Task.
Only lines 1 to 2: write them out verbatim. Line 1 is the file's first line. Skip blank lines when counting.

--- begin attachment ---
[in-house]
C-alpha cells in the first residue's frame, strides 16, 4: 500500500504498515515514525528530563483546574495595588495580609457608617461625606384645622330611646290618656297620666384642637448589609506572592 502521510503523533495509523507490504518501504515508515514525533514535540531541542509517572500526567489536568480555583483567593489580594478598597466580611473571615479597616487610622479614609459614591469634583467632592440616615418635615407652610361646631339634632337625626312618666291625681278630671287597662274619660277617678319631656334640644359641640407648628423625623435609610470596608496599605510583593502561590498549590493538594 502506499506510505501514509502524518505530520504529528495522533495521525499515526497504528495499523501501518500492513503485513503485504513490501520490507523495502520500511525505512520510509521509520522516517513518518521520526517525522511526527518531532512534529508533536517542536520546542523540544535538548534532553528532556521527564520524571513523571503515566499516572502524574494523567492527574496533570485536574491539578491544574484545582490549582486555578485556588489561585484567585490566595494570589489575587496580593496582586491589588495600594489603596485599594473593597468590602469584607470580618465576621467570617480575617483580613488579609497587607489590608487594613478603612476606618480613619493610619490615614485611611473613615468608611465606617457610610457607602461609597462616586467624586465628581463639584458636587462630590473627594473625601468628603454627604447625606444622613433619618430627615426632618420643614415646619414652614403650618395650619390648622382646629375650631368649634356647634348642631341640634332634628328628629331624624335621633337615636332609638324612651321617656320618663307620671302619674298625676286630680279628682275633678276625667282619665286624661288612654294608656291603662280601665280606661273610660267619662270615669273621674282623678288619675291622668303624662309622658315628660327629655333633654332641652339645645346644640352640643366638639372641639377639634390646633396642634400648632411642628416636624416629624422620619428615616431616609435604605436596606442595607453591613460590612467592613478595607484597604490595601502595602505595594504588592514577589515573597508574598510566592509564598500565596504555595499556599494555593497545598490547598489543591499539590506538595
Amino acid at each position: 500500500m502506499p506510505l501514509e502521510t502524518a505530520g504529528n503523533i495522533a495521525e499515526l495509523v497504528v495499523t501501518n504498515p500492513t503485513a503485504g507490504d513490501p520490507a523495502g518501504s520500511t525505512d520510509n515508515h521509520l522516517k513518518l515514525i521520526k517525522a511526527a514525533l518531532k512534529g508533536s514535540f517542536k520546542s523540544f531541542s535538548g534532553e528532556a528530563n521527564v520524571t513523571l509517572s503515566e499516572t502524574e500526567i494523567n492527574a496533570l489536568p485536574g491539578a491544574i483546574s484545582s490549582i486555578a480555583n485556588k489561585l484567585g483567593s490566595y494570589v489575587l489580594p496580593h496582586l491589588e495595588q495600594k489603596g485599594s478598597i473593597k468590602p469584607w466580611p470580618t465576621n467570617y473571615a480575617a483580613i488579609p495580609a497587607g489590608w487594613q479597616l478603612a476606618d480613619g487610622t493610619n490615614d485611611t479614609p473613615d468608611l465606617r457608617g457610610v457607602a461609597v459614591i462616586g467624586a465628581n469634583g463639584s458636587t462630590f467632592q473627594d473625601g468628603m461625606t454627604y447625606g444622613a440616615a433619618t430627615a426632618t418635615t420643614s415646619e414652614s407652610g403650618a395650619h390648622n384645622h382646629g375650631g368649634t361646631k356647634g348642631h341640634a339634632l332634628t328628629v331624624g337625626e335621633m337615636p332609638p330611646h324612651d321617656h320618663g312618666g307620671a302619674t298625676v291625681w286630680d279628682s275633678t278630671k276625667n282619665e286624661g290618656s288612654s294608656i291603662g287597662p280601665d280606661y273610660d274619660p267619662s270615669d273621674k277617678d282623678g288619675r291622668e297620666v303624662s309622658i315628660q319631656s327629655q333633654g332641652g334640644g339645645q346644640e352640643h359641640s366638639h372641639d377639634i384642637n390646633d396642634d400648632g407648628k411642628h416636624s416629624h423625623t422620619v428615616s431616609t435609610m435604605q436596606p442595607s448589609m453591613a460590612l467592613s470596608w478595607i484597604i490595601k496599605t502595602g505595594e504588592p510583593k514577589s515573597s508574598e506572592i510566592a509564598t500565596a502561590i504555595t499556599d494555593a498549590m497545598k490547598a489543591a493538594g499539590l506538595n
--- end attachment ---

[in-house]
C-alpha cells in the first residue's frame, strides 16, 4: 500500500504498515515514525528530563483546574495595588495580609457608617461625606384645622330611646290618656297620666384642637448589609506572592 502521510503523533495509523507490504518501504515508515514525533514535540531541542509517572500526567489536568480555583483567593489580594478598597466580611473571615479597616487610622479614609459614591469634583467632592440616615418635615407652610361646631339634632337625626312618666291625681278630671287597662274619660277617678319631656334640644359641640407648628423625623435609610470596608496599605510583593502561590498549590493538594 502506499506510505501514509502524518505530520504529528495522533495521525499515526497504528495499523501501518500492513503485513503485504513490501520490507523495502520500511525505512520510509521509520522516517513518518521520526517525522511526527518531532512534529508533536517542536520546542523540544535538548534532553528532556521527564520524571513523571503515566499516572502524574494523567492527574496533570485536574491539578491544574484545582490549582486555578485556588489561585484567585490566595494570589489575587496580593496582586491589588495600594489603596485599594473593597468590602469584607470580618465576621467570617480575617483580613488579609497587607489590608487594613478603612476606618480613619493610619490615614485611611473613615468608611465606617457610610457607602461609597462616586467624586465628581463639584458636587462630590473627594473625601468628603454627604447625606444622613433619618430627615426632618420643614415646619414652614403650618395650619390648622382646629375650631368649634356647634348642631341640634332634628328628629331624624335621633337615636332609638324612651321617656320618663307620671302619674298625676286630680279628682275633678276625667282619665286624661288612654294608656291603662280601665280606661273610660267619662270615669273621674282623678288619675291622668303624662309622658315628660327629655333633654332641652339645645346644640352640643366638639372641639377639634390646633396642634400648632411642628416636624416629624422620619428615616431616609435604605436596606442595607453591613460590612467592613478595607484597604490595601502595602505595594504588592514577589515573597508574598510566592509564598500565596504555595499556599494555593497545598490547598489543591499539590506538595